This Seattle Times editorial urges them to do so - which will provide $12.3 billion in transportation funds resulting in part from "rais(ing) the (gas) tax by 11.5 cents to 49 cents per gallon. That represents significant movement for the tax-averse GOP caucus, and acknowledgment that the business community — including Boeing, most prominently — is willing to absorb higher costs in exchange for a more functional transportation system."
Back in July, we pointed to Washington and Pennsylvania as examples where, at the last minute, bipartisan deals collapsed, resulting in failures to provide new transportation funds to the dismay of governors of both states - a Democrat and a Republican, respectively.
Politics stymied yet another attempt by a state legislature to increase its gas tax, just as it did in Pennsylvania, both on the final day of their legislative sessions, June 30. Eric Florip writes that "the Washington Senate delivered the fatal blow to the beleaguered [Columbia River Crossing (CRC)] project [that included a 10.5-cent gas tax increase].
The Majority Coalition’s proposal, crafted after a statewide “listening tour” and months of negotiations with Democratic leaders, offers the most coherent approach. It focuses on finishing already started projects, including the west side landing of the Highway 520 floating bridge, widening of Interstate 90 over Snoqualmie Pass...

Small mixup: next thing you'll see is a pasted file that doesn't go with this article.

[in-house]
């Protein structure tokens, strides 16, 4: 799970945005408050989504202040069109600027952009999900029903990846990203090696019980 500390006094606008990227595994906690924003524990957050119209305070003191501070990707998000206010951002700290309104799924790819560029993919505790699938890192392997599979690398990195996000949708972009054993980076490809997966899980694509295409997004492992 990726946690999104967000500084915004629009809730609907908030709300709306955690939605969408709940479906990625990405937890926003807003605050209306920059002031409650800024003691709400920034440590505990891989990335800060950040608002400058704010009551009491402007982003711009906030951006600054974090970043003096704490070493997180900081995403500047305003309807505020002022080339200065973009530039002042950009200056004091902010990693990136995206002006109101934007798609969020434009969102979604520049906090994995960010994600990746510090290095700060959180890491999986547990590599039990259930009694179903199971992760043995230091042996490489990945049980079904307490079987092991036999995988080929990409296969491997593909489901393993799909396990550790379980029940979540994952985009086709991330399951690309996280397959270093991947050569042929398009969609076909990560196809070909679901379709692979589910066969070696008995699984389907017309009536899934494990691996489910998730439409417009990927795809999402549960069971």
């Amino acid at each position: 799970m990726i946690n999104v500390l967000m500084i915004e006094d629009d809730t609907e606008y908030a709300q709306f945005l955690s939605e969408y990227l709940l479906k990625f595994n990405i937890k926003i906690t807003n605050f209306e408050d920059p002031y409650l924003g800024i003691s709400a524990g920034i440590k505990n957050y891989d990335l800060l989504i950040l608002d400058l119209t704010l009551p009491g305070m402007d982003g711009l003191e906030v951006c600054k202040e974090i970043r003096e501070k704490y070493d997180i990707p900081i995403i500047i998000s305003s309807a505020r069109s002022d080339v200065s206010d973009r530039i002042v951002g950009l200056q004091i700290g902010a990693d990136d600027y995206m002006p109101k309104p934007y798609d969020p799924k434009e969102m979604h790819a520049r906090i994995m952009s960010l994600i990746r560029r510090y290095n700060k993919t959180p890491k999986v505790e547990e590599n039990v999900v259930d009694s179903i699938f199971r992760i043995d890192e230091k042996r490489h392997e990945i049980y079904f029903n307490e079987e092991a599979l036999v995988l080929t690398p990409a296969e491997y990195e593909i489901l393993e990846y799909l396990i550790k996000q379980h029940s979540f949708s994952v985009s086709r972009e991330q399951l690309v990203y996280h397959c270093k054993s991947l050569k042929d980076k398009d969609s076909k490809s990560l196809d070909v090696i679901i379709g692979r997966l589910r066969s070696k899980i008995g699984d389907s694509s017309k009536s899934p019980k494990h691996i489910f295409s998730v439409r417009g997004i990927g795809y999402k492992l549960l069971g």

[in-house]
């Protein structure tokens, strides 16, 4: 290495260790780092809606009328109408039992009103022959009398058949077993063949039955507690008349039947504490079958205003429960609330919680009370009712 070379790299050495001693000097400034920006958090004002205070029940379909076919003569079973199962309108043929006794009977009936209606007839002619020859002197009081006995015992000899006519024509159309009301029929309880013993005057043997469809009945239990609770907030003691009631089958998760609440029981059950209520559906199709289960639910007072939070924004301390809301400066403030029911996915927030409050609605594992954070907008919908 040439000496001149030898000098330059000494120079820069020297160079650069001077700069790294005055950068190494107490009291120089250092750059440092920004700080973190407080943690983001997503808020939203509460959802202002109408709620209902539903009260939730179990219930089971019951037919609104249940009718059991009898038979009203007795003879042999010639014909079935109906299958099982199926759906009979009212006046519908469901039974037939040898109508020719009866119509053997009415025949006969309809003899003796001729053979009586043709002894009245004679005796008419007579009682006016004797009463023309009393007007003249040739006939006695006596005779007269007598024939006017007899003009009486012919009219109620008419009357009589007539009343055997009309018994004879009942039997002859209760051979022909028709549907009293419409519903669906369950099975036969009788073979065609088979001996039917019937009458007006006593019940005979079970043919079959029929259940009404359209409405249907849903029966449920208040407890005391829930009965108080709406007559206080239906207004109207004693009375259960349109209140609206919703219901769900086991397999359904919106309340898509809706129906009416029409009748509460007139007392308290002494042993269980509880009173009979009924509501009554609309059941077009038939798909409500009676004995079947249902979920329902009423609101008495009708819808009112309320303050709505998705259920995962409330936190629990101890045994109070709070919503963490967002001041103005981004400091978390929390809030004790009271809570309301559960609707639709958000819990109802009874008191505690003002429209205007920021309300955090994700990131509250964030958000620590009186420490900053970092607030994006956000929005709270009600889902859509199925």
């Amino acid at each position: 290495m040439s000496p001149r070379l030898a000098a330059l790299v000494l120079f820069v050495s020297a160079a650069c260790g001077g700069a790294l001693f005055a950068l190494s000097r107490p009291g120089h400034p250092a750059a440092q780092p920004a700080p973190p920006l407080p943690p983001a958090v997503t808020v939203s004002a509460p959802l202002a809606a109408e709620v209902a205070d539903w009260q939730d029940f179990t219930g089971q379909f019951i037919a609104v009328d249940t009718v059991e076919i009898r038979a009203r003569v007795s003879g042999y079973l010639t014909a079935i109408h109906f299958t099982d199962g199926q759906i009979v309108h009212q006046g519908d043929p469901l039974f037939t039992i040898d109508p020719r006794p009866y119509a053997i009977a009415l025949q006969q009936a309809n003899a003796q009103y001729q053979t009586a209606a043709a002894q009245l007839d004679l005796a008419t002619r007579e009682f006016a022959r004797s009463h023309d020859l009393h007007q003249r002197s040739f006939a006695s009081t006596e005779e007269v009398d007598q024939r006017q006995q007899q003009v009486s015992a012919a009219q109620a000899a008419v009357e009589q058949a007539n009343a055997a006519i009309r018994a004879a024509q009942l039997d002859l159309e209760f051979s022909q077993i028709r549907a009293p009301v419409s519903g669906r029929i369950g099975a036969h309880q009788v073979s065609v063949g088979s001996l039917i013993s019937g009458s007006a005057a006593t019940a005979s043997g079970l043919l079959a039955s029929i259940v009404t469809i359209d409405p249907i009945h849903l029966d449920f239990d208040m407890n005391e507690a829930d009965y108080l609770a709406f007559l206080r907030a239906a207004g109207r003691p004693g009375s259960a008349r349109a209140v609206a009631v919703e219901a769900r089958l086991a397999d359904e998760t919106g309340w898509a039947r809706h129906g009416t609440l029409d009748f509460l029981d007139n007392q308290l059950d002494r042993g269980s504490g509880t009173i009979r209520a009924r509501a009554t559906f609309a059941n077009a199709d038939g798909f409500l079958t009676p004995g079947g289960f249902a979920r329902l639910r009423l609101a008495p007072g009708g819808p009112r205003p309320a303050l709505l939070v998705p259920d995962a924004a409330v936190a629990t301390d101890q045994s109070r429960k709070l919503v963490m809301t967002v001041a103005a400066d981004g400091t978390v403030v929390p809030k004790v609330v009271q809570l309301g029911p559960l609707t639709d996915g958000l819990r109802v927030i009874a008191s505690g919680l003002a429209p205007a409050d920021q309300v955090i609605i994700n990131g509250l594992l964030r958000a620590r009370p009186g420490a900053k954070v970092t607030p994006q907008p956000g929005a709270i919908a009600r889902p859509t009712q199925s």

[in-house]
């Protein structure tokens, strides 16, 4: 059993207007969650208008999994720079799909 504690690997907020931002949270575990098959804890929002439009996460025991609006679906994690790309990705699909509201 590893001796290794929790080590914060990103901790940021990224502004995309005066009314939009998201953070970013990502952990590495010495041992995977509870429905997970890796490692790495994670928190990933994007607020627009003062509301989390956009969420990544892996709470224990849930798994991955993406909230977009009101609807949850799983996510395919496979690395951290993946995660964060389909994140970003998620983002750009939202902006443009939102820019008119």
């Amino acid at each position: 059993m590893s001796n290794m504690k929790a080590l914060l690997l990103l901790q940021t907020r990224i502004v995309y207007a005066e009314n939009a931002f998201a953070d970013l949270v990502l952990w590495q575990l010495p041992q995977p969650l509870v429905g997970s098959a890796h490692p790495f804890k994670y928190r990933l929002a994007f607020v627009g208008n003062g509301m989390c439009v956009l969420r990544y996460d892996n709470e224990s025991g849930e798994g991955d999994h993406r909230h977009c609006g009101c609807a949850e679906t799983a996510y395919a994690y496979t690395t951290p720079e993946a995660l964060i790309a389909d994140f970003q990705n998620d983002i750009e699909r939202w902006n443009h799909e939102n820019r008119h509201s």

There are far-reaching consequences to not passing an infrastructure-improvement package, the editors warn, pointing to the fact that Boeing is considering 15 sites nationwide to manufacture its 777x. It can no longer take one of the state's largest private employers for granted.
And a transportation package would be an extra rose in Washington’s courtship of Boeing. The company’s stated desire for a transportation upgrade is a reason to pass a billion-dollar package, but it wouldn’t hurt if Washington is serious about outbidding competing states for the 777X production line.
However, Erik Smith of Washington State Wire warns of trouble due to "Gov. Jay Inslee's new effort to promote cap-and-trade legislation and other measures designed to reduce greenhouse-gas emissions. Because the environmental legislation appears likely to boost the cost of fuel, some business interests are calling it a dealbreaker." Inslee's signing of the Pacific Coast Action Plan on Climate and Energy (PDF) on Oct. 28 (discussed here) may have prompted his pushing the cap and trade legislation.
The Pa. transportation bill-signing on Monday is captured here by the Pittsburgh Post-Gazette.